Manameyodaya authored by both Melputtur Narayana Bhatta (C.1560-1650AD) and Narayana Pandita (C.1585-1660AD) is one of the most remarkable philosophical manual of the Bhatta school of Purvamimamsa. Unlike the other works like Arthasangraha and Mimamsanyayaprakasa, it exclusively deals with the philosophical doctrines of Mimamsa and avoids the usual doubts and discussions regarding the rituals. Within the limits of an elementary treatise, it also presents the prima facie views of the rival systems like Nyaya, Prabhakaramimamsa and Buddhism and thus serves as a polemical but basic text of Bhatta school of Purvamimamsa.
Owing to the exhaustive treatment of Pramanas, Manameyodaya has attracted the attention of several scholars both eastern and western like A.B.Keith, Dr.S.Radhakrishnan, A.Subrahmania Sastri, Dr.K.Kunjunni Raja and others. A.B.Keith in his Karmamimamsa adopts the views of Sastradipika of Parthasarathi Misra and Manameyodaya to illustrate the philosophical doctrines of Kumarila Bhatta's school of Purvamimamsa. Dr.K.Kunjunni Raja, in his Indian Theories of Meaning, has frequently quoted to Manameyodaya while discussing some linguistic problems faced by the Bhattas. Thus even in the modern studies scholars have now begun to attach great importance to the study of Manameyodaya while dealing with the topics of Mimamsa philosophy.
One of the main reasons for the interest shown by modern scholars in Manameyodaya is its logical method of presenting the philosophical doctrines of the Mimamsa system. The style of presentation and arrangement of topics are done methodologically unlike the prosaic style usually seen in the sastraic texts. The authors of Manameyodaya were great poets and critics of Sanskrit literature as a whole. Hence they could excel all other earlier writers in presenting systematically and poetically the doctrines of the Mimamsa philosophy and attract the attention of the modern scholars.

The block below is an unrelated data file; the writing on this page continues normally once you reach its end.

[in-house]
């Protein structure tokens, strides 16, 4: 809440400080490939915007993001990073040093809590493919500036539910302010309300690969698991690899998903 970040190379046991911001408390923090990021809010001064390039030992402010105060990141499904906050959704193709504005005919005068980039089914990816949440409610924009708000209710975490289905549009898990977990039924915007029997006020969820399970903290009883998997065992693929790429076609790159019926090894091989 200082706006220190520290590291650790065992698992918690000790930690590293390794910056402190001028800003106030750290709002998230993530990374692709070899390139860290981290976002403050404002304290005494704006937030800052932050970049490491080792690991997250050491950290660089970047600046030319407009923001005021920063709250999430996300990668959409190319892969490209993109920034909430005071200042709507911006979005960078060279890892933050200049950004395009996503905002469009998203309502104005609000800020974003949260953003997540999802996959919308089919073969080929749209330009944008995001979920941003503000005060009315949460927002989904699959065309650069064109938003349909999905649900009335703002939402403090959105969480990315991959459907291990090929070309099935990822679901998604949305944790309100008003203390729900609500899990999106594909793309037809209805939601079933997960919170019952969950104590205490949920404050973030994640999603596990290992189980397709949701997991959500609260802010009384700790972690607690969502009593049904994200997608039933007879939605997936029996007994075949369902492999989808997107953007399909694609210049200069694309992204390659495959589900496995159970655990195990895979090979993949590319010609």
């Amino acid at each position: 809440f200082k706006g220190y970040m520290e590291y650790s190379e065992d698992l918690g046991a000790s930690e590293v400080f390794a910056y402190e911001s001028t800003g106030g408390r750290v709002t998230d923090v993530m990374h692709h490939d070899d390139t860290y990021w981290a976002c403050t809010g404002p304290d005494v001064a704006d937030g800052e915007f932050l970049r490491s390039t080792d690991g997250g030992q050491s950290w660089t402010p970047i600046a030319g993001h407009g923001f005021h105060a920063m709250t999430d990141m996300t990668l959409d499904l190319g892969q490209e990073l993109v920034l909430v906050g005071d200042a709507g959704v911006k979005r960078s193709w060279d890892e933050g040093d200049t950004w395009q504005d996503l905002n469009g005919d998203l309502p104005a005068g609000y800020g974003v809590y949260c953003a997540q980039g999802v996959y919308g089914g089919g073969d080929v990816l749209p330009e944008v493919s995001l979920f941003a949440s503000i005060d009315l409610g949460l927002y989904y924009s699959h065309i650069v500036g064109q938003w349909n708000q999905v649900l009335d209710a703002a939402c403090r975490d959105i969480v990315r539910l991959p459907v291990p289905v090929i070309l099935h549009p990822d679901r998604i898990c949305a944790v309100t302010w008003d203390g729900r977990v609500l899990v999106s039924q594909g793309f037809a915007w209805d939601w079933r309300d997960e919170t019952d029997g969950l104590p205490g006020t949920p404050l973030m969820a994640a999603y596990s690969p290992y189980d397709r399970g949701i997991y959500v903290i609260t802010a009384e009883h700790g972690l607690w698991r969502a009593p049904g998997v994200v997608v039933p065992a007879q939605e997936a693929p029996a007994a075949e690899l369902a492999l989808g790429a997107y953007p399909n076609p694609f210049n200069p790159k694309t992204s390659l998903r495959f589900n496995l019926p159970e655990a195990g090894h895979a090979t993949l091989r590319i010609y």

Manameyodaya, thus, is an important primer and is widely read as a basic text on Mimamsa throughout India even today. Hence an attempt to discuss the fundamental philosophical tenets of the Purvamimamsa school in Indian Philosophy with special reference to Manameyodaya is most appropriate and relevant.
The introductory section presents a brief survey of Mimamsa in general and the contribution Kerala has made to Mimamsa literature in particular. This is followed by a detailed account of the dual authors of Manameyodaya. The next section, aims at presenting the means and objects of valid knowledge accepted by the Bhattas. In this context mainly basing on Nyayasiddhantamuktavali and Prakaranapancika, prima facie views of Naiyayikas and Prabhakaras are explained in great detail. Among the works on Bhattamimamsa, Slokavartika Sastradipika and Nititatvavirbhava are occasionally referred to. In the next section, the influence of early writers on Manameyodaya is briefly narrated and the importance of Nititatvavirbhava is highlighted. Some critical remarks on the work Manameyodaya and its style, etc, are included in the last chapter of the study.